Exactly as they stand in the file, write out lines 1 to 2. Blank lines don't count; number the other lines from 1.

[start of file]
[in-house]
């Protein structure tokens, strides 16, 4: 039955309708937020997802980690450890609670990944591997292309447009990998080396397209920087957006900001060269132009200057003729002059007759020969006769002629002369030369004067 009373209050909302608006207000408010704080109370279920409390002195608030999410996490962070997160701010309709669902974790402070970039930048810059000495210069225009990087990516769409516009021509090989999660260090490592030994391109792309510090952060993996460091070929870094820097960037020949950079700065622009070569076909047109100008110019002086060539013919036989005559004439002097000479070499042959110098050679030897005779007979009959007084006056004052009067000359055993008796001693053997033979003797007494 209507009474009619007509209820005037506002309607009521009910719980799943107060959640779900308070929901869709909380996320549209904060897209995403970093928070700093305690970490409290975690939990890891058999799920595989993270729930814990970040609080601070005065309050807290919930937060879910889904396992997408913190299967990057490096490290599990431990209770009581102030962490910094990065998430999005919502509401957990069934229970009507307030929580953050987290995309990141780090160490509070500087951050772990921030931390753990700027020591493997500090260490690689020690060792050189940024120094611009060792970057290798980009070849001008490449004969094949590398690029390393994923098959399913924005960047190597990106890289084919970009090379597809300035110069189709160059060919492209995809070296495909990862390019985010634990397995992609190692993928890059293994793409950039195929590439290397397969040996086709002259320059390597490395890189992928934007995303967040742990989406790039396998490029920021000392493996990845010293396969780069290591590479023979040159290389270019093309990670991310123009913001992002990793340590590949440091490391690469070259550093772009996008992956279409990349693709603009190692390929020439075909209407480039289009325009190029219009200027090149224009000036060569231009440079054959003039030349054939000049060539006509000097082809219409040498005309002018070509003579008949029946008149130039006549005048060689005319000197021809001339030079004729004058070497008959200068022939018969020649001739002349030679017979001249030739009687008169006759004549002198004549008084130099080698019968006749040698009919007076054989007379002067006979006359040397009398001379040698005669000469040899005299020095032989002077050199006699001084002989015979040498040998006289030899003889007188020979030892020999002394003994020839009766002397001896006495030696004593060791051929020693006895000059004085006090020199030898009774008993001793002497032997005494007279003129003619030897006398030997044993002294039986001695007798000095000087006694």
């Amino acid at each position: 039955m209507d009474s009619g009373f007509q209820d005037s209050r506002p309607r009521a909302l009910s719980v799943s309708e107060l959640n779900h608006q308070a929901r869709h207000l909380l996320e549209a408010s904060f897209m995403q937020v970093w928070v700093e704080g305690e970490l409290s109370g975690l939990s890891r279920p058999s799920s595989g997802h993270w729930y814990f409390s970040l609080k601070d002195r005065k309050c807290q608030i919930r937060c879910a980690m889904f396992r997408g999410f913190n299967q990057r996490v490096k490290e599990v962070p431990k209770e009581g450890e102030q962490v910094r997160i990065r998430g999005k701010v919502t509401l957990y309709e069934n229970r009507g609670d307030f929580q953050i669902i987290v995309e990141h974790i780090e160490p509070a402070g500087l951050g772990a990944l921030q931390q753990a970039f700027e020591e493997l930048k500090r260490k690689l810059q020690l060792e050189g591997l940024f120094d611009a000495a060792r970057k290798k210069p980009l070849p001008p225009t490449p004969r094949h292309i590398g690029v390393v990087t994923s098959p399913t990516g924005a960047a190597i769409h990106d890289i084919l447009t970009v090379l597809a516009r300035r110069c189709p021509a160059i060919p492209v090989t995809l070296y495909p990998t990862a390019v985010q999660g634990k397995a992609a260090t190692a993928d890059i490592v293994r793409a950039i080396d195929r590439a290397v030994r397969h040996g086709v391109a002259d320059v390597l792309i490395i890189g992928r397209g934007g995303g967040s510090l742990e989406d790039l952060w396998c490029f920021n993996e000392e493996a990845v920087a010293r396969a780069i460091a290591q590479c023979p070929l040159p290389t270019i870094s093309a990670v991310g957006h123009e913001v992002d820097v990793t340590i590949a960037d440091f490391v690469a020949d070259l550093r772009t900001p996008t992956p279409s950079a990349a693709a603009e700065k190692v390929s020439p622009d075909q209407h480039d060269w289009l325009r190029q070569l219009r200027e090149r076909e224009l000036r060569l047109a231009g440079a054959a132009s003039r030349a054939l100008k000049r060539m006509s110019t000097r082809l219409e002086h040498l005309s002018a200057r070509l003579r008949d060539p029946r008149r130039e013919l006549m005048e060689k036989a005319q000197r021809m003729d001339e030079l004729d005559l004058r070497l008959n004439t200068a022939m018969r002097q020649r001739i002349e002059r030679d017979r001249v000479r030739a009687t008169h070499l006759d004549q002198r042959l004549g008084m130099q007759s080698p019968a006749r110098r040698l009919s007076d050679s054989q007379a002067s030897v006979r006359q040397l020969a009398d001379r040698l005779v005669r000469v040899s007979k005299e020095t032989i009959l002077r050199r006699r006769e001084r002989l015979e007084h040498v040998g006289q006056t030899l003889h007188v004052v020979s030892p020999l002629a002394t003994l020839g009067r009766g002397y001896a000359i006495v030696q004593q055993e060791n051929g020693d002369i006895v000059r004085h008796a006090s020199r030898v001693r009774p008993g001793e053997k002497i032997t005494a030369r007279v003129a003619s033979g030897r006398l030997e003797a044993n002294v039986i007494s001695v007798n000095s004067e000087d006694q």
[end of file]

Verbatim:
[in-house]
């Protein structure tokens, strides 16, 4: 039955309708937020997802980690450890609670990944591997292309447009990998080396397209920087957006900001060269132009200057003729002059007759020969006769002629002369030369004067 009373209050909302608006207000408010704080109370279920409390002195608030999410996490962070997160701010309709669902974790402070970039930048810059000495210069225009990087990516769409516009021509090989999660260090490592030994391109792309510090952060993996460091070929870094820097960037020949950079700065622009070569076909047109100008110019002086060539013919036989005559004439002097000479070499042959110098050679030897005779007979009959007084006056004052009067000359055993008796001693053997033979003797007494 209507009474009619007509209820005037506002309607009521009910719980799943107060959640779900308070929901869709909380996320549209904060897209995403970093928070700093305690970490409290975690939990890891058999799920595989993270729930814990970040609080601070005065309050807290919930937060879910889904396992997408913190299967990057490096490290599990431990209770009581102030962490910094990065998430999005919502509401957990069934229970009507307030929580953050987290995309990141780090160490509070500087951050772990921030931390753990700027020591493997500090260490690689020690060792050189940024120094611009060792970057290798980009070849001008490449004969094949590398690029390393994923098959399913924005960047190597990106890289084919970009090379597809300035110069189709160059060919492209995809070296495909990862390019985010634990397995992609190692993928890059293994793409950039195929590439290397397969040996086709002259320059390597490395890189992928934007995303967040742990989406790039396998490029920021000392493996990845010293396969780069290591590479023979040159290389270019093309990670991310123009913001992002990793340590590949440091490391690469070259550093772009996008992956279409990349693709603009190692390929020439075909209407480039289009325009190029219009200027090149224009000036060569231009440079054959003039030349054939000049060539006509000097082809219409040498005309002018070509003579008949029946008149130039006549005048060689005319000197021809001339030079004729004058070497008959200068022939018969020649001739002349030679017979001249030739009687008169006759004549002198004549008084130099080698019968006749040698009919007076054989007379002067006979006359040397009398001379040698005669000469040899005299020095032989002077050199006699001084002989015979040498040998006289030899003889007188020979030892020999002394003994020839009766002397001896006495030696004593060791051929020693006895000059004085006090020199030898009774008993001793002497032997005494007279003129003619030897006398030997044993002294039986001695007798000095000087006694």